Reliability of heart rate as neuroadrenergic marker in the metabolic syndrome

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Abstract

Background:

Metabolic syndrome is characterized by a pronounced sympathetic overactivity as documented by the marked increase in muscle sympathetic nerve traffic (MSNA) as well as in plasma norepinephrine values reported in this condition. Whether and to what extent heart rate (HR) reflects the abovementioned adrenergic alterations in metabolic syndrome remains largely undefined. It is also undefined the validity of the abovementioned adrenergic markers in reflecting the main features of the metabolic syndrome.

Methods:

In 65 metabolic syndrome patients, aged 56.5 ± 1.3 years (mean ± SEM), we measured over a 30-min resting period blood pressure, HR (ECG), venous plasma norepinephrine (HPLC) and MSNA (microneurography). We also evaluated anthropometric and metabolic variables including HOMA index, correlating them with the adrenergic markers. The same measurements were also made in 48 age-matched healthy controls.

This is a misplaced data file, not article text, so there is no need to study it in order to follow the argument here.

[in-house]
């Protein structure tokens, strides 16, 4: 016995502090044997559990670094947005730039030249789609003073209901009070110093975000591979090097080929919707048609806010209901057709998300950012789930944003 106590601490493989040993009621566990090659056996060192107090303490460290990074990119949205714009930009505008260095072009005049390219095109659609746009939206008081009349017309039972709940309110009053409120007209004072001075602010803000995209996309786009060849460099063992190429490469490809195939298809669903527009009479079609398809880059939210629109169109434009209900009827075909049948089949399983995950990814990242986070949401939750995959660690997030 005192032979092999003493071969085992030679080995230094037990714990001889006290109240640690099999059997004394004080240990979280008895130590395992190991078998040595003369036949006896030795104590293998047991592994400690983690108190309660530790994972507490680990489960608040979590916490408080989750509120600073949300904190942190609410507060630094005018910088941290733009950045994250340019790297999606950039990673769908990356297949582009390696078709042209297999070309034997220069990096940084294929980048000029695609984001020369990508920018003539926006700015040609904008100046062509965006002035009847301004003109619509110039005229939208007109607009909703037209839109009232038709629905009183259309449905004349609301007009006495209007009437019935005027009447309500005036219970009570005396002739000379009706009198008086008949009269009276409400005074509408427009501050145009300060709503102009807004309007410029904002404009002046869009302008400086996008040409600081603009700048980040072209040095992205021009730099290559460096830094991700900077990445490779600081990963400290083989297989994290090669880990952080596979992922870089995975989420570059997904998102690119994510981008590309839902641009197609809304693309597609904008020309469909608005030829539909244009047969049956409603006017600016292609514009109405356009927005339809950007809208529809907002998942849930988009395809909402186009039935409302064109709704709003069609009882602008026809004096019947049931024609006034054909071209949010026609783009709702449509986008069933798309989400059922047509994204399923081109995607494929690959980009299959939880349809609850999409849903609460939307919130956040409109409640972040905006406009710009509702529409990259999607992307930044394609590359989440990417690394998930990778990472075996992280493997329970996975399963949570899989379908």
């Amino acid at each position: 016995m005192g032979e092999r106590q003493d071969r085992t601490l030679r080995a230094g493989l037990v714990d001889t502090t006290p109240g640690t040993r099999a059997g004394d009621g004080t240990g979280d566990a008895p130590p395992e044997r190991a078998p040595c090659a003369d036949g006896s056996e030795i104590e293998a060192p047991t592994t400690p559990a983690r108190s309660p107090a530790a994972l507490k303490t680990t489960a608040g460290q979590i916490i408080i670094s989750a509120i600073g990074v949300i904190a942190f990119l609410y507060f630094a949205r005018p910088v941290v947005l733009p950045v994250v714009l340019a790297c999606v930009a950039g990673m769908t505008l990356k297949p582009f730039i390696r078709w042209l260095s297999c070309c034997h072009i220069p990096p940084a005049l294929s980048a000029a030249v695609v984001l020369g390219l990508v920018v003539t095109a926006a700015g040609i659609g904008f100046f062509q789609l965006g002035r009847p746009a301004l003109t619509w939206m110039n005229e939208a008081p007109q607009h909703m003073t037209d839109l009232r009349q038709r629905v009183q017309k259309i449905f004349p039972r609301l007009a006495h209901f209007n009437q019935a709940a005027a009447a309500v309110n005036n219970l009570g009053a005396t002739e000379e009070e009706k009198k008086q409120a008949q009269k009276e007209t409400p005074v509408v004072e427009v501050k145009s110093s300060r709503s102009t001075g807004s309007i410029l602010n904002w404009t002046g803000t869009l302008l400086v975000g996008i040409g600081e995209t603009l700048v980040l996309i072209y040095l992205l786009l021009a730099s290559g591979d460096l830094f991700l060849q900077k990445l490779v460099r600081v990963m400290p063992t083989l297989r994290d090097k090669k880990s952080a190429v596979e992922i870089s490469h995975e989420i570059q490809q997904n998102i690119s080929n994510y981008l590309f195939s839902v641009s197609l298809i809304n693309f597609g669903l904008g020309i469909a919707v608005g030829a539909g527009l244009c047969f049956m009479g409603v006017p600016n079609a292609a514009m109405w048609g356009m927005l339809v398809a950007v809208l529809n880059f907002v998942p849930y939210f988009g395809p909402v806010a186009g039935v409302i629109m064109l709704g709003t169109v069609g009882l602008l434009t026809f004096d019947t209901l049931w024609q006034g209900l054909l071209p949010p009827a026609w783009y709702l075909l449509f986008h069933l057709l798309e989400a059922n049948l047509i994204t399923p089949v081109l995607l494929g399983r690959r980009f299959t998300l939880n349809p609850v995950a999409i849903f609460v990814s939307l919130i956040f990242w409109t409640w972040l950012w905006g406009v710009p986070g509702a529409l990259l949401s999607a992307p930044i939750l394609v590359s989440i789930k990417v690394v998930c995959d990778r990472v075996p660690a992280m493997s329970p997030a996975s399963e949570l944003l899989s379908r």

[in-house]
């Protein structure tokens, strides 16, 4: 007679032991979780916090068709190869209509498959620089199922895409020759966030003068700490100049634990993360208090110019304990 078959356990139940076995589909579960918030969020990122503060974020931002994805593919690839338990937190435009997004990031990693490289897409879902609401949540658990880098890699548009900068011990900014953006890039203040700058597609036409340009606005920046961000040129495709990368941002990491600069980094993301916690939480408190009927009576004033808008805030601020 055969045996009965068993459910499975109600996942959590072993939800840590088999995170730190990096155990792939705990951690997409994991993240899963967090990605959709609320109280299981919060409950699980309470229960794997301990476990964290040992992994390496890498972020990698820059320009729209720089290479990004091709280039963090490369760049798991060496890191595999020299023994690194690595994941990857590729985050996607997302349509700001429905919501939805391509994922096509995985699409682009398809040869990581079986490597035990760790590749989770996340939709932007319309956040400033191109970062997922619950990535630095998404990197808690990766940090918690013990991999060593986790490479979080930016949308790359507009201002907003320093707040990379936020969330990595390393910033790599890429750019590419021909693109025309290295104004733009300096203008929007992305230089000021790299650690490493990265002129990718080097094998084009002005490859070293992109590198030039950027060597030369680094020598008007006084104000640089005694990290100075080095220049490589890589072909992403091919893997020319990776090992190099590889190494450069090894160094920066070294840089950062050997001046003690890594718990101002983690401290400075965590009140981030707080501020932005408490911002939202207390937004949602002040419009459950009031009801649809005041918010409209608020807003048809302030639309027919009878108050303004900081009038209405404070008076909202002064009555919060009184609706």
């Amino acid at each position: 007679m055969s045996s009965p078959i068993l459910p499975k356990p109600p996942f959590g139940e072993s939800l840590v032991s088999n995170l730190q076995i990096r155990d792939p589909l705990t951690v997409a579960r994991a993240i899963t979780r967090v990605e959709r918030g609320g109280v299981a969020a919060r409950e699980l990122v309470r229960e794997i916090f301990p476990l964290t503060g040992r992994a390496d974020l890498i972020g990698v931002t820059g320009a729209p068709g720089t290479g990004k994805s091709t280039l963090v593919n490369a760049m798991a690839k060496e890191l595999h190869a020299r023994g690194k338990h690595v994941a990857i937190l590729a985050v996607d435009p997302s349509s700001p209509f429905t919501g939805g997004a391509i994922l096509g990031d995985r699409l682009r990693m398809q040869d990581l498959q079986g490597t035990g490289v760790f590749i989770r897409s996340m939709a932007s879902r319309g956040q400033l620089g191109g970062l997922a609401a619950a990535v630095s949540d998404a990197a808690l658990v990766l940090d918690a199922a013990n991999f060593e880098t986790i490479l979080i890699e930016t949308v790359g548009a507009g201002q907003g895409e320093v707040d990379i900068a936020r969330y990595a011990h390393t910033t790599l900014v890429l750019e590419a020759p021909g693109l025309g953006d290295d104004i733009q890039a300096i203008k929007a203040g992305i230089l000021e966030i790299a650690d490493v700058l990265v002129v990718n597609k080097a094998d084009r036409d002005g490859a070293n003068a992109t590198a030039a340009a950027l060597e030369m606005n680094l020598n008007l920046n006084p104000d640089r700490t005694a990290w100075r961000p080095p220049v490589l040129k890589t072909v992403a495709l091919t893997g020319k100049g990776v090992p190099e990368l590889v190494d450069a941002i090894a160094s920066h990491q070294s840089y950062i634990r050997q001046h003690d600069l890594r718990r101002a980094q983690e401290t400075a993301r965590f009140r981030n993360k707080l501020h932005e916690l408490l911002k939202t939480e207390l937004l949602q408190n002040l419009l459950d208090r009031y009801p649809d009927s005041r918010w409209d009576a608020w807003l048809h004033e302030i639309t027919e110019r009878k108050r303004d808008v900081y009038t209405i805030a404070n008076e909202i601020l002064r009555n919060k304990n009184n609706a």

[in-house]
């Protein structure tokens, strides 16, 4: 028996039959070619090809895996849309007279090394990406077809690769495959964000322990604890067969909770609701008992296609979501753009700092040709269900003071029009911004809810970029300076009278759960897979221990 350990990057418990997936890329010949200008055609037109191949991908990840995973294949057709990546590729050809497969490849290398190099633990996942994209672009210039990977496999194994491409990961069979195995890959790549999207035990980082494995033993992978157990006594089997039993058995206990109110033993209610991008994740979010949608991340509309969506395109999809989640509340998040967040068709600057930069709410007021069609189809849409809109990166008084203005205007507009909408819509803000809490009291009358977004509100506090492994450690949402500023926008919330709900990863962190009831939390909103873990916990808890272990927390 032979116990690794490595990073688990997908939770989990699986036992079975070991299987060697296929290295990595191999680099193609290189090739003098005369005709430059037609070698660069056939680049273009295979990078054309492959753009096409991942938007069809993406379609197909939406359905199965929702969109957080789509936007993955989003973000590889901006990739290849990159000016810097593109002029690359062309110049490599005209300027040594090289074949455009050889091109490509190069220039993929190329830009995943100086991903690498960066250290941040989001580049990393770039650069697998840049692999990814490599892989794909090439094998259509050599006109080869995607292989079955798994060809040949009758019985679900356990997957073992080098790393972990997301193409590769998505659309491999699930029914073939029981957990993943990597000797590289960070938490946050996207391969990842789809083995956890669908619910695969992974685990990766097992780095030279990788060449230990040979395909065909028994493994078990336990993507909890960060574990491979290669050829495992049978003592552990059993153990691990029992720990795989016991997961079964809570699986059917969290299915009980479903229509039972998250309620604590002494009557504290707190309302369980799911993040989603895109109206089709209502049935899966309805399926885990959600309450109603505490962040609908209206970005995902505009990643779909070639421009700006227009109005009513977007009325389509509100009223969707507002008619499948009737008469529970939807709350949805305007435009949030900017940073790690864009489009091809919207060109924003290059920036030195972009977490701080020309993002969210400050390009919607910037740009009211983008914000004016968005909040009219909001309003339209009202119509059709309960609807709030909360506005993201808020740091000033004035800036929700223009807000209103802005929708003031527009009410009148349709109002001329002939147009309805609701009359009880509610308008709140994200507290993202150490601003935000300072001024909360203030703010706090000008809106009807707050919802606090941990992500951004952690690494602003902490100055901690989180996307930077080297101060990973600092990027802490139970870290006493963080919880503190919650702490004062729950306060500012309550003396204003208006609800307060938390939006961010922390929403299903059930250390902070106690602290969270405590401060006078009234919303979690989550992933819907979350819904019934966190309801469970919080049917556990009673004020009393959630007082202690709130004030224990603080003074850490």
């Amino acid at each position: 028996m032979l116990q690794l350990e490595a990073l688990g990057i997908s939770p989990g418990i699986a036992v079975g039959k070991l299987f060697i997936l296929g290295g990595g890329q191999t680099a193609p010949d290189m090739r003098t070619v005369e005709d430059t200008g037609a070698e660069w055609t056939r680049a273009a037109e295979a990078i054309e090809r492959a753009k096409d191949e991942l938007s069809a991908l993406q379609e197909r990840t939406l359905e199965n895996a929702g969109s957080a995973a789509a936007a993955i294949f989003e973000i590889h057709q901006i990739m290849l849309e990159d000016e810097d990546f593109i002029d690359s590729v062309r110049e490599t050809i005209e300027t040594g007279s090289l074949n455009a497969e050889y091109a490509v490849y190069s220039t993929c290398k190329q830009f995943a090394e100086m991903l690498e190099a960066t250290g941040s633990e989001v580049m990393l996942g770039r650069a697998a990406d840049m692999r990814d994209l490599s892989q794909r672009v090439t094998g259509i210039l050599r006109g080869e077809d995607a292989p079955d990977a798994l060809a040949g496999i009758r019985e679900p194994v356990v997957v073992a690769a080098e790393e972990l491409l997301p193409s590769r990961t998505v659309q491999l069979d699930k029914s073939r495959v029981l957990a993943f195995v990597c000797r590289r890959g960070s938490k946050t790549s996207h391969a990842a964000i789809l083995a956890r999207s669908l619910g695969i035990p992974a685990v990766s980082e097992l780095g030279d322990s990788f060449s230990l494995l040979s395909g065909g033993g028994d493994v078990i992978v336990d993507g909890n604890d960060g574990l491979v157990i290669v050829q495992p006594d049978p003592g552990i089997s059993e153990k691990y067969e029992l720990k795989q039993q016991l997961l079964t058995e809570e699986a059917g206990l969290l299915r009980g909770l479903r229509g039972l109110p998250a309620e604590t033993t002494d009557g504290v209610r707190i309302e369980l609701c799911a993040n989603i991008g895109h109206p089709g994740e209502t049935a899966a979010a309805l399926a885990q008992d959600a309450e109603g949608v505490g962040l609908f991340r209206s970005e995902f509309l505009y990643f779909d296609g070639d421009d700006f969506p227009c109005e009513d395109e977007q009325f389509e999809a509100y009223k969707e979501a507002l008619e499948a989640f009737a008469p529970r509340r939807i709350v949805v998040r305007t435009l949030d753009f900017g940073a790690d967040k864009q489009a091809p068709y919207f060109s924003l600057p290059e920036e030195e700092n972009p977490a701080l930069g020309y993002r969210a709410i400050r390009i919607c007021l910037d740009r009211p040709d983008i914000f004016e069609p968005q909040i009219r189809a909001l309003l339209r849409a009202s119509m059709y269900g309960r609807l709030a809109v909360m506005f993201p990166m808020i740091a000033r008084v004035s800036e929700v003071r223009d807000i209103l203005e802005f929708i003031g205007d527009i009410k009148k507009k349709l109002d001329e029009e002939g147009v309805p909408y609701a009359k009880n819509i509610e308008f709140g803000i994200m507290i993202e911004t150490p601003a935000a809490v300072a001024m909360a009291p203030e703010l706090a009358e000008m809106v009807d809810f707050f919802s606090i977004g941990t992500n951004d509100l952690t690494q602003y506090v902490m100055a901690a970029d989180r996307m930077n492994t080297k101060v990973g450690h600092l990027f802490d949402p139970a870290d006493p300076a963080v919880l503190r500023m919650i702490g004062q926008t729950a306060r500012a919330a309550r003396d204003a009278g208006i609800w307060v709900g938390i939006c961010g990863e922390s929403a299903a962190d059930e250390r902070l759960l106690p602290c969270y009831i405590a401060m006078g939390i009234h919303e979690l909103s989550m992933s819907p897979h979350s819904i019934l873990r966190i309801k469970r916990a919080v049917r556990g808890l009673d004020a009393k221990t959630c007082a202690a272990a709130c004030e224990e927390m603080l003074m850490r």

Results:

HR was significantly greater in the metabolic syndrome patients than in controls (74.6 ± 1.5 versus 67.5 ± 1.5 bpm, P < 0.001) and significantly and directly correlated with the elevated norepinephrine and MSNA values (r = 0.25 and 0.33, P < 0.05 and 0.01, respectively). MSNA was significantly and directly related to blood pressure (r = 0.27 and 0.31 SBP and DBP, respectively, P < 0.05 for both), BMI (r = 0.36, P < 0.01), waist circumference (r = 0.34, P < 0.01), waist-to-hip ratio (r = 0.49, P < 0.01) and plasma insulin (r = 0.57, P < 0.01). In contrast, no significant correlation was detectable between HR or norepinephrine and the abovementioned anthropometric and metabolic variables.

Conclusion:

Our data show that in the metabolic syndrome not only peripheral but also cardiac sympathetic drive is markedly potentiated and HR can be regarded as a marker of adrenergic overdrive characterizing this clinical condition. The reliability of HR (and of plasma norepinephrine) as sympathetic marker appears to be limited, however, this variable being unable to reflect, at variance from MSNA, the main metabolic and anthropometric abnormalities characterizing the metabolic syndrome.

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